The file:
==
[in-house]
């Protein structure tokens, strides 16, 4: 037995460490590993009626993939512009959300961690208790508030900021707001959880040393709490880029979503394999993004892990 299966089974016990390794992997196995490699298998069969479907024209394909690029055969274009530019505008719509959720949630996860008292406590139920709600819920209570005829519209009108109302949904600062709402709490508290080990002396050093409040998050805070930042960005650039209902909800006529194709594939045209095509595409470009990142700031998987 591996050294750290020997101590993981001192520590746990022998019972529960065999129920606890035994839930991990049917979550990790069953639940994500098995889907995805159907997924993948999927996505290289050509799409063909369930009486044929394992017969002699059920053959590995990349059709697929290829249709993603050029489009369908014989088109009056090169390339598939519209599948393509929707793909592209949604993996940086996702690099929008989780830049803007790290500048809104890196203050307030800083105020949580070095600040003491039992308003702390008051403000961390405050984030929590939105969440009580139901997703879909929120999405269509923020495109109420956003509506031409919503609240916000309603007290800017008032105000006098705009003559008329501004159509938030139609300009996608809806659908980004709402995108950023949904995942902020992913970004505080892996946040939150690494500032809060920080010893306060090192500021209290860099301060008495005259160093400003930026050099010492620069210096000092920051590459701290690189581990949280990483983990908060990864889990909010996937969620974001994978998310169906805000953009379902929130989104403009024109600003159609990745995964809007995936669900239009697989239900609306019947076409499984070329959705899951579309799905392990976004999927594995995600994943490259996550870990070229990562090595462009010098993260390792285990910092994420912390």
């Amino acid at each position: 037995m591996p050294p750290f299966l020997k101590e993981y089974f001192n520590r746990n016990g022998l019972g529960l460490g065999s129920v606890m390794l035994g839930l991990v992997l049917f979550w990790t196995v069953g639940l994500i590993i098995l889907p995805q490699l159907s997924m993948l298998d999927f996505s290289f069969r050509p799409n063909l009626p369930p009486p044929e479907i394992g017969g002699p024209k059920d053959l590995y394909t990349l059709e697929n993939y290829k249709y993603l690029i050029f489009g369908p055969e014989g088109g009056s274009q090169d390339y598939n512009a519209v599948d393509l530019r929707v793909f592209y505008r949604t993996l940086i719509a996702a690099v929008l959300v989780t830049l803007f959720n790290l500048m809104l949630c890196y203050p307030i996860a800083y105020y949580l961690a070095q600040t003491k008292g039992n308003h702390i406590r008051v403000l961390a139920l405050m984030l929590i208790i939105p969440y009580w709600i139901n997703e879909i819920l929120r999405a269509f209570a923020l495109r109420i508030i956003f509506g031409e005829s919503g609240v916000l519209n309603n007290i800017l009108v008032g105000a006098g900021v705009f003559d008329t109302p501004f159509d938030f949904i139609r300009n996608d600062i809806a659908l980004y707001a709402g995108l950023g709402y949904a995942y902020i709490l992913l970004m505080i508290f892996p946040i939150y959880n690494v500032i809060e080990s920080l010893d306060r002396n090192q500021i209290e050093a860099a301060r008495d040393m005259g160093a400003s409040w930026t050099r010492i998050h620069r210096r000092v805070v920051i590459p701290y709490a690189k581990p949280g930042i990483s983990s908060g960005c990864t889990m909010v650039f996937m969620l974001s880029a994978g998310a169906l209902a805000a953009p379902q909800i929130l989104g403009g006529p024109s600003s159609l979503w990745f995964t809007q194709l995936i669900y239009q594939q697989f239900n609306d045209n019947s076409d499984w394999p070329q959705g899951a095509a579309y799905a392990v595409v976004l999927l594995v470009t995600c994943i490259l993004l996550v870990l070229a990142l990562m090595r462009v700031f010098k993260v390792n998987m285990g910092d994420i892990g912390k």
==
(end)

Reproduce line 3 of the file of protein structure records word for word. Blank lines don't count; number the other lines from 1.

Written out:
């Amino acid at each position: 037995m591996p050294p750290f299966l020997k101590e993981y089974f001192n520590r746990n016990g022998l019972g529960l460490g065999s129920v606890m390794l035994g839930l991990v992997l049917f979550w990790t196995v069953g639940l994500i590993i098995l889907p995805q490699l159907s997924m993948l298998d999927f996505s290289f069969r050509p799409n063909l009626p369930p009486p044929e479907i394992g017969g002699p024209k059920d053959l590995y394909t990349l059709e697929n993939y290829k249709y993603l690029i050029f489009g369908p055969e014989g088109g009056s274009q090169d390339y598939n512009a519209v599948d393509l530019r929707v793909f592209y505008r949604t993996l940086i719509a996702a690099v929008l959300v989780t830049l803007f959720n790290l500048m809104l949630c890196y203050p307030i996860a800083y105020y949580l961690a070095q600040t003491k008292g039992n308003h702390i406590r008051v403000l961390a139920l405050m984030l929590i208790i939105p969440y009580w709600i139901n997703e879909i819920l929120r999405a269509f209570a923020l495109r109420i508030i956003f509506g031409e005829s919503g609240v916000l519209n309603n007290i800017l009108v008032g105000a006098g900021v705009f003559d008329t109302p501004f159509d938030f949904i139609r300009n996608d600062i809806a659908l980004y707001a709402g995108l950023g709402y949904a995942y902020i709490l992913l970004m505080i508290f892996p946040i939150y959880n690494v500032i809060e080990s920080l010893d306060r002396n090192q500021i209290e050093a860099a301060r008495d040393m005259g160093a400003s409040w930026t050099r010492i998050h620069r210096r000092v805070v920051i590459p701290y709490a690189k581990p949280g930042i990483s983990s908060g960005c990864t889990m909010v650039f996937m969620l974001s880029a994978g998310a169906l209902a805000a953009p379902q909800i929130l989104g403009g006529p024109s600003s159609l979503w990745f995964t809007q194709l995936i669900y239009q594939q697989f239900n609306d045209n019947s076409d499984w394999p070329q959705g899951a095509a579309y799905a392990v595409v976004l999927l594995v470009t995600c994943i490259l993004l996550v870990l070229a990142l990562m090595r462009v700031f010098k993260v390792n998987m285990g910092d994420i892990g912390k």